A critical Linux Wi-Fi bug could be exploited to fully compromise systems

A researcher discovered a critical Linux vulnerability, tracked as CVE-2019-17666, that could be exploited to fully compromise vulnerable machines.

Nico Waisman, principal security engineer at Github, discovered a critical Linux flaw, tracked as CVE-2019-17666, that could be exploited by attackers to fully compromise vulnerable machines.

Found this bug on Monday. An overflow on the linux rtlwifi driver on P2P (Wifi-Direct), while parsing Notice of Absence frames.The bug has been around for at least 4 years https://t.co/rigXOEId29 pic.twitter.com/vlVwHbUNmf— Nico Waisman (@nicowaisman) October 17, 2019The vulnerability affects Linux versions through 5.3.6, according to the researchers the issue exists at least since 2015.

The vulnerability is a heap buffer overflow issue that resides in the “rtlwifi” driver that allows certain Realtek Wi-Fi modules to communicate with the Linux operating system.

“rtl_p2p_noa_ie in drivers/net/wireless/realtek/rtlwifi/ps.c in the Linux kernel through 5.3.6 lacks a certain upper-bound check, leading to a buffer overflow.” reads the description published by NVD.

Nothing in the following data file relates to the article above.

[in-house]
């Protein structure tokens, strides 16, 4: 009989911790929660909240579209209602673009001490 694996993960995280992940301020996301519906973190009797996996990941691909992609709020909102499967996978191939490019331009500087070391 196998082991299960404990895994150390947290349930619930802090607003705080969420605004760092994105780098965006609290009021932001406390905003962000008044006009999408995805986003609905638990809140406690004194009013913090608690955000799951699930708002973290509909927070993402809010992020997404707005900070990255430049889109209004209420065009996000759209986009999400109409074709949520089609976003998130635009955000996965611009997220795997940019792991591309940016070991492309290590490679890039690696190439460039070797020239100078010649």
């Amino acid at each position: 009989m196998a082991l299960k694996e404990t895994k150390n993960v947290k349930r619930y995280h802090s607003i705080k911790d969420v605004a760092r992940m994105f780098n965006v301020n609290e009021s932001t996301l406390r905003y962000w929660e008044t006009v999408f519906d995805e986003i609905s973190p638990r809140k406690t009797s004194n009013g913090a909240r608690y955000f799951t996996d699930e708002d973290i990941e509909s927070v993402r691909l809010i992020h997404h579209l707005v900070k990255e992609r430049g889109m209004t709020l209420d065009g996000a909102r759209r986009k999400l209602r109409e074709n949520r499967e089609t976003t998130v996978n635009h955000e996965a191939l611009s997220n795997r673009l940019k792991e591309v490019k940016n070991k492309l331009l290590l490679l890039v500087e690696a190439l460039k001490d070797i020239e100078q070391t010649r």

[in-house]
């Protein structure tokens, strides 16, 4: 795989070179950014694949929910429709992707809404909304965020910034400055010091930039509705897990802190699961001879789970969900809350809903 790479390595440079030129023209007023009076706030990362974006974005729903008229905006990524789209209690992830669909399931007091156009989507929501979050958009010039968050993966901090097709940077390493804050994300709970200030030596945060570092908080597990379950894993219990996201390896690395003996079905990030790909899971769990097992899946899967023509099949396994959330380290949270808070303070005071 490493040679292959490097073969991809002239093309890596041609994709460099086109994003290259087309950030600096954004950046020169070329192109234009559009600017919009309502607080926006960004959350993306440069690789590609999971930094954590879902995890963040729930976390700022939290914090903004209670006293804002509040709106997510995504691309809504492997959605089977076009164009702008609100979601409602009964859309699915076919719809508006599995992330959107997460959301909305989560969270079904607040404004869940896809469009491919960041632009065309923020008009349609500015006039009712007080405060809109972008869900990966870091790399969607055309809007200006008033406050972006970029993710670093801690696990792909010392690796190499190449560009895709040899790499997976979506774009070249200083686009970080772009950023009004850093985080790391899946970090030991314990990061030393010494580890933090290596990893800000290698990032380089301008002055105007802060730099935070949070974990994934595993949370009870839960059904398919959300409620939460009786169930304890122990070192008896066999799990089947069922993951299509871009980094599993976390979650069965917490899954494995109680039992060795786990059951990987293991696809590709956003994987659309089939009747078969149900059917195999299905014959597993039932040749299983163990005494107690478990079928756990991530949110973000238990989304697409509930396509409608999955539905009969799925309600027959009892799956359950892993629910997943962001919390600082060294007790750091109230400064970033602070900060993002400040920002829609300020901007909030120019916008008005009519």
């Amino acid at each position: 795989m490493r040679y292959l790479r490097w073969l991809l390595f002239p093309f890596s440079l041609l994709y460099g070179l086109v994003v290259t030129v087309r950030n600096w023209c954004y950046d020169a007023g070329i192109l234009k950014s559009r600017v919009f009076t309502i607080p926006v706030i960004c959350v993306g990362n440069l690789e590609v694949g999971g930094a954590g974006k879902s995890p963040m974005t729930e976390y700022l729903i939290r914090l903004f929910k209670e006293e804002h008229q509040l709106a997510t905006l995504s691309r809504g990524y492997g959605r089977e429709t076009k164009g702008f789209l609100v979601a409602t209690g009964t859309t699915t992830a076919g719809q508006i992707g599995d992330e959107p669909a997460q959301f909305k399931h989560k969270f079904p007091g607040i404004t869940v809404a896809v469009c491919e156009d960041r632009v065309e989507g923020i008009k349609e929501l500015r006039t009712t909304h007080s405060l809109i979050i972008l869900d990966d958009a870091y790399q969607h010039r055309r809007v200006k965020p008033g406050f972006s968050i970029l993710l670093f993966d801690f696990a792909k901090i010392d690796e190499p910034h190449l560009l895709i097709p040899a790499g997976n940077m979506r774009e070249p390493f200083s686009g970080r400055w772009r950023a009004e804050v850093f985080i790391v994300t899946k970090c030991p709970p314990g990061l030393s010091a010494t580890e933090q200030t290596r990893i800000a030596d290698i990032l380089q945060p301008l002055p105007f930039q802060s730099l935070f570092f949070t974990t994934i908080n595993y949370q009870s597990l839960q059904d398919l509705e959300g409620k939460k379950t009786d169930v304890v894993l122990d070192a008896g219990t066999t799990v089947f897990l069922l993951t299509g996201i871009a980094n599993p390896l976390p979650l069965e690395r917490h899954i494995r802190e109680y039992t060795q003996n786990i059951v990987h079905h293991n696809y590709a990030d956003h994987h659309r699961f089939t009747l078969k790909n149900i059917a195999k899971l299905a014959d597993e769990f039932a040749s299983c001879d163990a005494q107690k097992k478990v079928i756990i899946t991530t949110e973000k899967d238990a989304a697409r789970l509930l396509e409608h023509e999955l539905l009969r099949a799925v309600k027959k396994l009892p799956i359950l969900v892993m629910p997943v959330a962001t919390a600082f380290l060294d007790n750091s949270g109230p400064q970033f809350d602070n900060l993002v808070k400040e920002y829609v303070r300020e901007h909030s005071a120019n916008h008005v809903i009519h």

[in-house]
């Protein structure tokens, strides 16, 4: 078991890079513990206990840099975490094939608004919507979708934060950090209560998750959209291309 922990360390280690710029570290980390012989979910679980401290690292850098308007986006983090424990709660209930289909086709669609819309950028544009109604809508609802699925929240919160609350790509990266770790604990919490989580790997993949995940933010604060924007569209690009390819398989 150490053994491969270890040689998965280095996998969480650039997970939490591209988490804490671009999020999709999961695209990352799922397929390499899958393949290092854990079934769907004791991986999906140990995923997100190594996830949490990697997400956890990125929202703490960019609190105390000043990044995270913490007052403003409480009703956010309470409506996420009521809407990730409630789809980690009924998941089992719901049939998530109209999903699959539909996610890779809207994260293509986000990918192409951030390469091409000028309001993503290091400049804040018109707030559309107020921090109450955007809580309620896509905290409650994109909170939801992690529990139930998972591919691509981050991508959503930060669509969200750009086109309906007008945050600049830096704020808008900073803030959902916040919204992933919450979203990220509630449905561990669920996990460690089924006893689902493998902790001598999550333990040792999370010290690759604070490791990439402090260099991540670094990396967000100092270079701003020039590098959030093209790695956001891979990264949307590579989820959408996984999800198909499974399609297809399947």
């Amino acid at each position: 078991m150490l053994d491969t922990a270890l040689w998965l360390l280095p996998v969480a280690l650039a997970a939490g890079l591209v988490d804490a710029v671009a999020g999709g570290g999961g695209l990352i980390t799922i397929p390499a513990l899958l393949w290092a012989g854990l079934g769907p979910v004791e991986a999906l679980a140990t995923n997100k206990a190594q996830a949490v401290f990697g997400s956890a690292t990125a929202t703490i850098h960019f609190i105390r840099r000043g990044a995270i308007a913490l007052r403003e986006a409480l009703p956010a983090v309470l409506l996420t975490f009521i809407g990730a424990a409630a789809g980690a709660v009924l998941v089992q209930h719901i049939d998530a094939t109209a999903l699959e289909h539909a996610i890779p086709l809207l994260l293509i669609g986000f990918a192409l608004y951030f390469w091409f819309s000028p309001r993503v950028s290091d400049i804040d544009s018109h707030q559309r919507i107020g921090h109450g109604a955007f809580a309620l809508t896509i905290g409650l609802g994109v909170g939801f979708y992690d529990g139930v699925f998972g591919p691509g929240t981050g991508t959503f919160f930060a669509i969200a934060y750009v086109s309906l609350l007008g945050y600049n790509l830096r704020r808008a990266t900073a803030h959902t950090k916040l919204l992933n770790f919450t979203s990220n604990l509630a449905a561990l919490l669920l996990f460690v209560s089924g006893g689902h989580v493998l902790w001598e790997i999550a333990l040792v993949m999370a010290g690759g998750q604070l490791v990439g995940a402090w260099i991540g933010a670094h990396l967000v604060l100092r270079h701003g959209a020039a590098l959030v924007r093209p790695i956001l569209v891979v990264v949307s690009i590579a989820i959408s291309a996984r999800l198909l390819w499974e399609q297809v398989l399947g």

The issue affects a feature called the Notice of Absence protocol implemented in the “rtlwifi” driver. The protocol is used by devices to autonomously power down their radio and save energy.

“The Notice of Absence (NoA) protocol allows a P2P GO to announce time intervals, referred to as absence periods, where P2P Clients are not allowed to access the channel, regardless of whether they are in power save or in active mode. In this way, a P2P GO can autonomously decide to power down its radio to save energy.” reads a paper on Device to device communications.

The expert noticed that the driver fails to correctly handle Notice of Absence packets.

“Nicolas Waisman noticed that even though noa_len is checked for a compatible length it’s still possible to overrun the buffers of p2pinfo since there’s no check on the upper bound of noa_num. Bound noa_num against P2P_MAX_NOA_NUM.” reads the security advisory.

An attacker could use packets with incorrect length to trigger the flaw and cause the system to crash.

An unauthenticated attacker could trigger the flaw only if he is within the radio range of the target device.

“The vulnerability triggers an overflow, which means it could make Linux crash or if a proper exploit is written (which is not trivial), an attacker could obtain remote code-execution,” Waisman explained to the Threatpost.

The Linux kernel team has already developed a fix that is currently under revision, it has not yet been included into the Linux kernel.

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Pierluigi Paganini

(SecurityAffairs – Linux Kernel, hacking)

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